Utilising the Delay in Solvency II to your advantage
By Gaurav H-Oracle on Jan 30, 2013
There is little doubt that the full implementation date for Solvency II will be put back to 2016. Whilst this creates a degree of uncertainty (particularly with several local regulators looking at some kind of partial implementation) I see major insurers continuing to invest significantly in their Solvency II programmes. For some, the delay merely means the possible elongation of projects with increased costs; others are putting their projects on hold and allocating the budget to alternative projects. The delay in fact gives insurers the time to consider a more strategic approach to Solvency II (SII) by implementing a more robust data management and reporting solution and move beyond merely complying and deliver real benefits back to the business which by the way has always been a major issue for Solvency II projects.
Driving business benefits is principally about the better understanding of risk within the business and its relationship to capital. To achieve this understanding you need accurate and timely risk and capital data and the ability to make it available to the business in a readily understandable format. This presents a number of challenges:
- You have to define the precise information it requires to facilitate better decision making
- You have to put in place the actuarial tools and model to generate that information
- The data has to be stored, queried and made available to the business as a whole
To me this all comes down to managing capital and risk data and making that data available to the business in a readily understandable format. The big problem is how to achieve this! So what is the starting point for embarking on this journey? What approach can insurers take given their current state of IT systems and processes?
I would suggest that what insurers actually need and rarely have is an analytical data warehouse suitable for storing capital and risk data – which primarily consists of actuarial, finance, investment and asset data. Most insurers have some form of data warehouse but typically this is for operational data such as customer names, CRM data, postcodes, claims etc. An analytical data warehouse in this context is considered to be a very specialised repository since storing actuarial model input and output data and investment data is particularly complex.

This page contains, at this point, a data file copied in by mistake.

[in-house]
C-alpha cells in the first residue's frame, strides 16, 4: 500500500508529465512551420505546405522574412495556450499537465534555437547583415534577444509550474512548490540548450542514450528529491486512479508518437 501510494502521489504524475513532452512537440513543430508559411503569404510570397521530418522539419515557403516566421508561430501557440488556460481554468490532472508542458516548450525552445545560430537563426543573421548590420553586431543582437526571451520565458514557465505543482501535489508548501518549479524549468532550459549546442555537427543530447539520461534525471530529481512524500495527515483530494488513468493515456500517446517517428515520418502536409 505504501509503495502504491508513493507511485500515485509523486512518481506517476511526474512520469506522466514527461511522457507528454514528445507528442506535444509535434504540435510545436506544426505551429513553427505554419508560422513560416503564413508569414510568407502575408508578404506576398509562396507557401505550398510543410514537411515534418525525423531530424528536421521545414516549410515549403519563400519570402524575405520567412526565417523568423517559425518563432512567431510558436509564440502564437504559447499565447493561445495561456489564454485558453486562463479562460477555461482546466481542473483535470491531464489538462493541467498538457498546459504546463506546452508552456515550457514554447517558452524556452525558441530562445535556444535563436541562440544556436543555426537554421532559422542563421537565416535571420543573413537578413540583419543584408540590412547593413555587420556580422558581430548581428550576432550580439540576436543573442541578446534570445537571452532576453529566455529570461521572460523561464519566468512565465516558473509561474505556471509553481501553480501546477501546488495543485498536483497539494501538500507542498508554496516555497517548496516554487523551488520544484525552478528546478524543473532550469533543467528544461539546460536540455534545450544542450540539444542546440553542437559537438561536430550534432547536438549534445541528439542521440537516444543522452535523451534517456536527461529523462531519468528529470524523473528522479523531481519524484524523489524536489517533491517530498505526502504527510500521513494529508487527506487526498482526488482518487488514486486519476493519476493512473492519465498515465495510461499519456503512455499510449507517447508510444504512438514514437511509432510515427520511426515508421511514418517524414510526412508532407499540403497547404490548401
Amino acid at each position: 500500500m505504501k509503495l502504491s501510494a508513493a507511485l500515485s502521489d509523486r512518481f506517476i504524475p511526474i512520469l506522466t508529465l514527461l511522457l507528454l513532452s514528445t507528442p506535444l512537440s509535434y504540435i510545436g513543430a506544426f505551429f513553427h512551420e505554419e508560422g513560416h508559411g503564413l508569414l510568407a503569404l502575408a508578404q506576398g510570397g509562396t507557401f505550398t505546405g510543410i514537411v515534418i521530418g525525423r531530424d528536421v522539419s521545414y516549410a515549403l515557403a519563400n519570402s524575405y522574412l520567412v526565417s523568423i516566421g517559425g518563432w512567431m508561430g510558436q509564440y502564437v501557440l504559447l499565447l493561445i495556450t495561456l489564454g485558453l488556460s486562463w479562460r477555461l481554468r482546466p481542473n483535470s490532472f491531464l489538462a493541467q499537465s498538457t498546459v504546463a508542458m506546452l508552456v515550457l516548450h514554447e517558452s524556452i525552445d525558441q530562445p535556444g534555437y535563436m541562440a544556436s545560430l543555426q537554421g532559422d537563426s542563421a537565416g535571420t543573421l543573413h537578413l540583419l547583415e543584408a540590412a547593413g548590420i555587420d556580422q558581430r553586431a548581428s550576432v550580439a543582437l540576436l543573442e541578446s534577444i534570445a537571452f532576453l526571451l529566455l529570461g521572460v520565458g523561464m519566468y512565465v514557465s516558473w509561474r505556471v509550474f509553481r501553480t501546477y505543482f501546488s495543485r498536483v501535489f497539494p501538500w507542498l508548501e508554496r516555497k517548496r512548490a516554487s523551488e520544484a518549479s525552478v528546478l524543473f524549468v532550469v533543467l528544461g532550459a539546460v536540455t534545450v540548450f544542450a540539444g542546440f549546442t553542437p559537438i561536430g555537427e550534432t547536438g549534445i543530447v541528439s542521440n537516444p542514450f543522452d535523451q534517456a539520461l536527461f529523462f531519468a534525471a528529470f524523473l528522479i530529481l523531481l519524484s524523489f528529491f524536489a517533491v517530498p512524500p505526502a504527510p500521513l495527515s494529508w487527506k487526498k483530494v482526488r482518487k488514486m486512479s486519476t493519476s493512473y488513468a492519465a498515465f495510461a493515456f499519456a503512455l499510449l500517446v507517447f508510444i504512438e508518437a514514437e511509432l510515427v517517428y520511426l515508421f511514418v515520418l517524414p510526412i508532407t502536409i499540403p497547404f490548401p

There are two aspects to an analytical repository – the first is the data required for regulatory compliance and secondly the data required to support better business decision making. Regulatory data is well defined but still complex – particularly the data for the QRT (Quantitative Reporting Templates) Extracting the data from the underlying systems, transforming it and generating the reports is a major task particularly for large scale insurers. However the real value of an analytical repository lies in its ability to produce the capital and risk information needed to run the business more effectively. Though regulatory data can be used at the same time some new data will be required – e.g. projection of SCR (Solvency Capital Requirement) over say five years, risk adjusted capital measures, risk correlation factors and the output of an economic capital aggregator. One of key problems lies in defining the actual business data required – this is not prescribed and may vary by insurer.
In building an analytical repository you have three key choices:
- Leverage an existing operational data store
- Build from scratch
- Buy from a specialist vendor
Each has its own merits and the decision will be dependent on several factors including suitably of existing technology, expertise and resources available – and of course cost. Returning to the original comment how can you benefit from the delay in Solvency II? I believe that by spending the time now to build an analytical repository will not only help you prepare for the eventual implementation of Solvency II but also to build up a store of capital and risk data that can evolve into a single version of the truth to support business decision making. There are also the additional benefits of providing much of the data required for the Use Test and the ORSA (Own Risk and Solvency Assessment)
So use the delay to step beyond mere compliance and put in place the technology that will ultimately meet your Solvency II needs but provide invaluable information to run the business better. This approach may even save you money too!
Do let me know your thoughts on how you are planning to address Solvency II.
Glenn Lottering is Senior Director, Insurance Solutions for Oracle.